West Virginia University students studying within the new John D. Rockefeller IV School of Policy and Politics now have the opportunity to earn a scholarship also bearing the former U.S. Senator’s name.
A $100,000 gift from Rockefeller to the WVU Foundation has created the John D. Rockefeller IV Leadership Award in Policy & Politics. Former Senator Jay Rockefeller endowed this scholarship in the hope that it would enable our best and brightest students to experience meaningful public service or research that would also help us collectively address some of our biggest policy questions or community challenges.
“My sincere hope is that this scholarship will allow star students to take an important step on their journeys to better understand how they can change their world today and into the future,” said Rockefeller.
The first recipient of this new scholarship is Michelle Sloane of Paramus, New Jersey, a student in the Master of Public Administration program. As a graduate student, Sloane has been involved in several public service projects, including developing community capacity in Fairmont, West Virginia and exploring budget frameworks for the WVU Extension Fire Service. She serves in a leadership role in the WVU Student Association of Public Administrators and volunteers with the West Virginia Botanical Gardens. Michelle also works as a Graduate Research Assistant at the West Virginia Brownfields Assistance Center.
“The Rockefeller Scholarship is the embodiment of the WVU land grant vision of enhancing the vitality and well-being of the people of West Virginia,” Maja Holmes, associate professor of public administration, said. “Michelle’s service-learning project represents the commitment of WVU students to make this vision a reality,” Holmes said.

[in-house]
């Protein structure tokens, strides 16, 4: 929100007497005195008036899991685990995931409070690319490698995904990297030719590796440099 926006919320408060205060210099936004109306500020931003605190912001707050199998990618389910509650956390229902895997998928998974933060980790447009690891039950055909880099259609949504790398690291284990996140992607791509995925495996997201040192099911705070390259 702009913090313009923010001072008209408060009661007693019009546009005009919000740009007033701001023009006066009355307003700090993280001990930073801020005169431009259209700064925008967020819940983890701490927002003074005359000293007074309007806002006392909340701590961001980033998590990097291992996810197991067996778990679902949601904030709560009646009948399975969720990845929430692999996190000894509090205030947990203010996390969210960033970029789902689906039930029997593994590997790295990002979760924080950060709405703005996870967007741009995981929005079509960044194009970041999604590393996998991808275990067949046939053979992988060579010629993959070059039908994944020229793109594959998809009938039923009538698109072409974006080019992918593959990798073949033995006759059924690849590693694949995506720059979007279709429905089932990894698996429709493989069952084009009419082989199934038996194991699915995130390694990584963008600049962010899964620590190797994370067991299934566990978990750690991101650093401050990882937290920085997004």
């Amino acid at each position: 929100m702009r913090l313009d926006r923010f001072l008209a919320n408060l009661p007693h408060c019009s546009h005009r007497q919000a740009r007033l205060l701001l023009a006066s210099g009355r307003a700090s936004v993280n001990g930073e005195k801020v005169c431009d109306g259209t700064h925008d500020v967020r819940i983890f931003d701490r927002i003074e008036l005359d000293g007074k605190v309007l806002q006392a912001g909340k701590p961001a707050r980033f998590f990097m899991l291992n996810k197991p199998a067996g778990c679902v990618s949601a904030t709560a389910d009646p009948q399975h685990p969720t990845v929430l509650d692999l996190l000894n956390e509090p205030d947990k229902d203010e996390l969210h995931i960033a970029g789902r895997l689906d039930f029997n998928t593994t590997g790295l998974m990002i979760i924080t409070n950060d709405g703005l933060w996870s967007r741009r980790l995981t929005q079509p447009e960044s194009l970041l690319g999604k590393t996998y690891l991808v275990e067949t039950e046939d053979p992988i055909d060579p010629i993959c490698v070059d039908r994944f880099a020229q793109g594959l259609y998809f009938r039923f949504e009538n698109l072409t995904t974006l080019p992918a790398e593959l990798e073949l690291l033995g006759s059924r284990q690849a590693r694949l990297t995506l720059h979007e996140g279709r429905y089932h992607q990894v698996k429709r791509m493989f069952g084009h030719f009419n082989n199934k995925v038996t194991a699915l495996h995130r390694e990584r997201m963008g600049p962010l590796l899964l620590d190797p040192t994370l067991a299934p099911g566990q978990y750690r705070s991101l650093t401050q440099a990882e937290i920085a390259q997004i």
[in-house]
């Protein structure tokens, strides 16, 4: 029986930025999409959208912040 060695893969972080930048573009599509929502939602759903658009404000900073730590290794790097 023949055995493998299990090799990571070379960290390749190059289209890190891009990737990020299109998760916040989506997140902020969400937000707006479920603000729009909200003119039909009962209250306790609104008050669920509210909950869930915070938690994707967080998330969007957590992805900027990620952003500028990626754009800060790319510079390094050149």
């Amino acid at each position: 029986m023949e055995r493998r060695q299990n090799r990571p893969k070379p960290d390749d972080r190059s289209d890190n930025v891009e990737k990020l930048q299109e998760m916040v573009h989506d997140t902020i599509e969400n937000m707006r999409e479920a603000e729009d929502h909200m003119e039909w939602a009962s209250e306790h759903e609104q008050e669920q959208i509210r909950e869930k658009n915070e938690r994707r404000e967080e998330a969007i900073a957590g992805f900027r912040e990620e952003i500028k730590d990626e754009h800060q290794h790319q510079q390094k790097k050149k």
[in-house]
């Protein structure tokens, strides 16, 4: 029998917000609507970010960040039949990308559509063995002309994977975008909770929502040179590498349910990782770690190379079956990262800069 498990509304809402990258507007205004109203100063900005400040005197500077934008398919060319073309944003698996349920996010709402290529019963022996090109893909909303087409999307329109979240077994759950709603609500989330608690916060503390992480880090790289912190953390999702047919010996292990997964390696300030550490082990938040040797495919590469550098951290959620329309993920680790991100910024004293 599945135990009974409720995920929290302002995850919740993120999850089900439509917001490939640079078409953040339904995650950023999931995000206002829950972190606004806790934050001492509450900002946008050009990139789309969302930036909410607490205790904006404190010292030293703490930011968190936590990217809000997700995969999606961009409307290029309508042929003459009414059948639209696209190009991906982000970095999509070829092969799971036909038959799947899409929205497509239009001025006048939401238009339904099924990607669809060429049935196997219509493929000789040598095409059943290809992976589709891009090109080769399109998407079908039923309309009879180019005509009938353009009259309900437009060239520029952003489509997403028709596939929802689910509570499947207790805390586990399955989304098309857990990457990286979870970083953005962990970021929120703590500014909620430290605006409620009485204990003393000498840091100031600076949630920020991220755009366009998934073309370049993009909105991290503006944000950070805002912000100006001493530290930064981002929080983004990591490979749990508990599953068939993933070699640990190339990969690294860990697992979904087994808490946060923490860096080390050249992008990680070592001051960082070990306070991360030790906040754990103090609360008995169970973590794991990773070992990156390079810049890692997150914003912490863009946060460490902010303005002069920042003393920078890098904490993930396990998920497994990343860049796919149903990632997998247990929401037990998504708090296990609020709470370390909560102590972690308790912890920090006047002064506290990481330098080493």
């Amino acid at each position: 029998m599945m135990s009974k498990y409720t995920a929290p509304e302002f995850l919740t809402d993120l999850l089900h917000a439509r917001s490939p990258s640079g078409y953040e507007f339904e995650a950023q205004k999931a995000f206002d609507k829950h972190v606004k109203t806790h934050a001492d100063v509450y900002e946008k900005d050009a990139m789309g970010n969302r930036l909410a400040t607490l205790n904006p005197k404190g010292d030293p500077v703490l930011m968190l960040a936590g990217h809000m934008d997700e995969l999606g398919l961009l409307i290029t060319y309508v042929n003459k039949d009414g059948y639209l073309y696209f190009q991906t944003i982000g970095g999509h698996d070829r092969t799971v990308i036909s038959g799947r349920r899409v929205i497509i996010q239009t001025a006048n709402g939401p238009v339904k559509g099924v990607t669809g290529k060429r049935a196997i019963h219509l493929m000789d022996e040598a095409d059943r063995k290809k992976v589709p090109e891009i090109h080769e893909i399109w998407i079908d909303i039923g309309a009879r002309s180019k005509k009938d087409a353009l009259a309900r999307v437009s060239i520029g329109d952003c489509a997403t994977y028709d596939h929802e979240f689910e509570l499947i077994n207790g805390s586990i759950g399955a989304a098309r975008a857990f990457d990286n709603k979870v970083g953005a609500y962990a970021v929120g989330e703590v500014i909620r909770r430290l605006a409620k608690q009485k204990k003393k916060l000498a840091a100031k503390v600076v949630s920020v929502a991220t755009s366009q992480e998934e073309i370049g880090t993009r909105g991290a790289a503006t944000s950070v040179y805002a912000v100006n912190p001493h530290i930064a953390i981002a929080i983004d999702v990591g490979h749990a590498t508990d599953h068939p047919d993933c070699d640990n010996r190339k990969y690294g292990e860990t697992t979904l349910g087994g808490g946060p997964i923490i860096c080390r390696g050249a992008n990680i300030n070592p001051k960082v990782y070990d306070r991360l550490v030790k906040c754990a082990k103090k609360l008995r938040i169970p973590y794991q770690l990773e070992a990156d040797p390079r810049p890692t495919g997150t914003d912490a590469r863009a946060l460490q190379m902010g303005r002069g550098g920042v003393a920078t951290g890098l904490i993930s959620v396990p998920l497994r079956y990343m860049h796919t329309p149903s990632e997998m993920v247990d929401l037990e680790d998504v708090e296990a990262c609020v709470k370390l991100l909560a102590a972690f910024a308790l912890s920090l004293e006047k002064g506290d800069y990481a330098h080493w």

Terms of the scholarship agreement call for recipients of the award to be undergraduate students who are participating in off-campus service learning opportunities related to policy, leadership, or public services in areas related to challenges facing the state of West Virginia. Second preference would be for graduate students doing direct public service, with the proper temperament, approach, and understanding of the culture and needs of the community in areas related to the challenges facing the state.
Sloane will be working to advance the creation of the Fairmont Black History Museum. The project will address the challenge of giving voice to an underrepresented part of the community, promote understanding of cultural diversity in West Virginia, and offer education and outreach opportunities to members of the greater Fairmont community.
“I am passionate about helping people access information and resources,” Sloane said. “I have worked with Fairmont in different capacities and look forward to the opportunity to delve deeper and help this particular community showcase one of its strongest assets – its rich cultural history.”
Recipients of the award will be required to prepare a report of their experience, which will be included in the John D. Rockefeller IV archives located in the WVU Libraries.
In November 2014, Rockefeller and WVU announced the naming of the John D. Rockefeller IV School of Policy and Politics at WVU within the Eberly College of Arts and Sciences. In addition to the announcement, Rockefeller and WVU designated the WVU Libraries as the permanent home of the John D. Rockefeller IV Senatorial Archives and dedicated the John D. Rockefeller IV Gallery in the WVU Downtown Library in honor of the Democratic senator’s nearly 50 years of public service to the citizens of West Virginia. For more on the naming and library archives, see earlier news release.
The Rockefeller gift was made in conjunction with A State of Minds: The Campaign for West Virginia’s University. The $1 billion fundraising effort on behalf of WVU runs through December 2017.